The Star-Herald

Protecting your pet from coyotes

This scary post was recently on Facebook: “Ashland Animal Control has received two reports of coyote attacks on dogs in the past week on the North side of town. We strongly encourage pet owners to keep their dogs on a leash when out for walks, monitor pets when they are outside (even if they’re inside a fenced yard), and to keep cats inside.” 

This has become a common and serious problem in our area.  Our board member Gail had a scary episode several weeks ago at her home in Presque Isle.  Her husband took their three dogs out at 3 a.m.  They always stay out with them and have a big high-powered flashlight.  They have two small dogs and one larger dog.  

While he was watching them, a coyote jumped up on the plowed bank, 20 feet from the small dog, looking down at her. Her husband hollered for the dogs, who thankfully came running to the house.  The coyote stood there looking at him, then took off, across the snow on the lawn to the brook. When he went to look at the prints, there were three sets of tracks.  Such a scary thought. 

Are coyotes a danger to pets?  While coyotes once lived on untouched lands, the species has spread into heavily populated areas. And this is ultimately why we are hearing more about their growing urban presence today.

“Coyotes are found pretty much everywhere now, including urban centers,” says Dr. Shari Rodriguez, assistant professor of human dimensions of wildlife at Clemson University, noting that she has seen “an incredible photo of a coyote that got onto a subway car in Portland and curled up and went to sleep on a seat.”

Coyotes live off natural prey (smaller mammals like rabbits, squirrels, and even deer fawn, as well as insects, fruits, birds, amphibians, and reptiles), but they can also do fine preying on domestic pets and small livestock, human refuse, and agricultural crops,  Rodriguez says, adding coyotes have been found “everywhere from Central America to the Arctic.”

 The key to ensuring pet safety is for owners to adjust to their behavior and to take extra steps to keep their animals out of harm’s way. “Humans need to avoid risky behaviors if we are to avoid interactions and conflict with coyotes,” she explains.

Rodriguez offers these precautions:

Be aware that some dogs may be drawn to coyotes. To ensure your dog’s safety in a coyote-ridden area, be aware that coyotes and dogs can be attracted to one another.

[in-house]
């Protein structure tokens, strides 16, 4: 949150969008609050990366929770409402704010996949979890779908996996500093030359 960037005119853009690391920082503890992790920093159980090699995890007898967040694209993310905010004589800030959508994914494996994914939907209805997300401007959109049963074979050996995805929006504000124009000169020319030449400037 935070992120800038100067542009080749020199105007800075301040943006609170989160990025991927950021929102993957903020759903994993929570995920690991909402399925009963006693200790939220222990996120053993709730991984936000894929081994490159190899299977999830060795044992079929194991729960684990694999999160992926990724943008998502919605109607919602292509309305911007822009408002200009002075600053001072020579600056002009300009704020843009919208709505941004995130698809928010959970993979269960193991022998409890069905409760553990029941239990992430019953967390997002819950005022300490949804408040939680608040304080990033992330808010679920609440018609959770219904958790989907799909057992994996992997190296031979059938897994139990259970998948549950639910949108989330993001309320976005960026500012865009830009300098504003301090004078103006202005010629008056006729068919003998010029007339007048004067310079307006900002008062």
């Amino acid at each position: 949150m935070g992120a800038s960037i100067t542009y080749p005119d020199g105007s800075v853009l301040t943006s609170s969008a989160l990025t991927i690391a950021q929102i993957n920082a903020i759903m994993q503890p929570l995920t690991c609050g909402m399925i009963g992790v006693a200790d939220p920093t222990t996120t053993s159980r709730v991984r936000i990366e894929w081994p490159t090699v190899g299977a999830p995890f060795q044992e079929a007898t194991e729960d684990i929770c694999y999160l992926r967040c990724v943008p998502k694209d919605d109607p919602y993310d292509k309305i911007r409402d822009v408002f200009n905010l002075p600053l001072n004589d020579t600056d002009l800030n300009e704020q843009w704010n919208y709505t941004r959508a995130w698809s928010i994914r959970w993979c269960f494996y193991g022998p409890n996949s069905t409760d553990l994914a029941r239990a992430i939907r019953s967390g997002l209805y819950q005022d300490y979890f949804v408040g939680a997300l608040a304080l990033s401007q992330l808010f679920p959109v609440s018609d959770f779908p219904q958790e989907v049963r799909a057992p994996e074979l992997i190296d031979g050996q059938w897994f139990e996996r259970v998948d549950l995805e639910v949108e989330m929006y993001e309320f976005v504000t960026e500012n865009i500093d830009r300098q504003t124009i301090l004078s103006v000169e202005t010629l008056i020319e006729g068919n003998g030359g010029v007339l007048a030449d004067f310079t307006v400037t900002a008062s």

“A dog and a coyote are genetically similar enough where they can interbreed, though interbreeding is not very common. There is an attraction often between dogs and coyotes and it’s often the dog that starts the chase behavior. But if an incident occurs, then the coyote gets blamed.”

 Do not feed wildlife.  “One of the biggest reasons that coyotes are infiltrating neighborhoods is the attraction of people food. We encourage people to not intentionally or unintentionally feed animals if they are trying to deter them from their yards and neighborhoods.”

 Do not leave your pet unattended. Keep an eye on your pet when you open the back door to let him out and do not let him stray too far away from you. Whenever possible, take your dog out on a leash. “You should use a 6-foot leash, not a retractable leash, those give little to no control if your pet encounters a coyote. Carry a headlamp or flashlight when walking your dog at night.”

Do not feed your pet outside: As food can be a big attractor of coyotes, giving your pet his dinner indoors is always a good idea.

Be extra mindful during coyote breeding season: April is when coyotes have their young and April through August is when they are more protective of their young. Be extra careful during this time. Walk a dog on leash and be cognizant of coyotes in the area.   

“If you see a coyote in your yard, stand tall and maintain eye contact with the coyote,” Rodriguez said. “You should haze the coyote by yelling, clapping your hands loudly, making loud noises, flashing a flashlight, tossing rocks or sticks near the coyote, and anything else that will frighten it off. If you see a coyote while walking your dog, maintain eye contact with it and back up until you and your pet are a safe distance from it.”

If your pet has been bitten by a coyote, it requires immediate veterinary attention. See your veterinarian to have the wounds cleaned, get some antibiotics started, and booster the rabies vaccine if indicated by vaccine records.

Any attacks should be reported to your state’s wildlife agency as soon as possible.  

Let’s keep our four-legged furry family members as safe as possible.

Please be responsible pet owners: spay and neuter.

“Clearly, animals know more than we think, and think a great deal more than we know” (Irene M. Pepperberg).

Gloria J. Towle is the secretary and a member of the Board of Directors of the Central Aroostook Humane Society.

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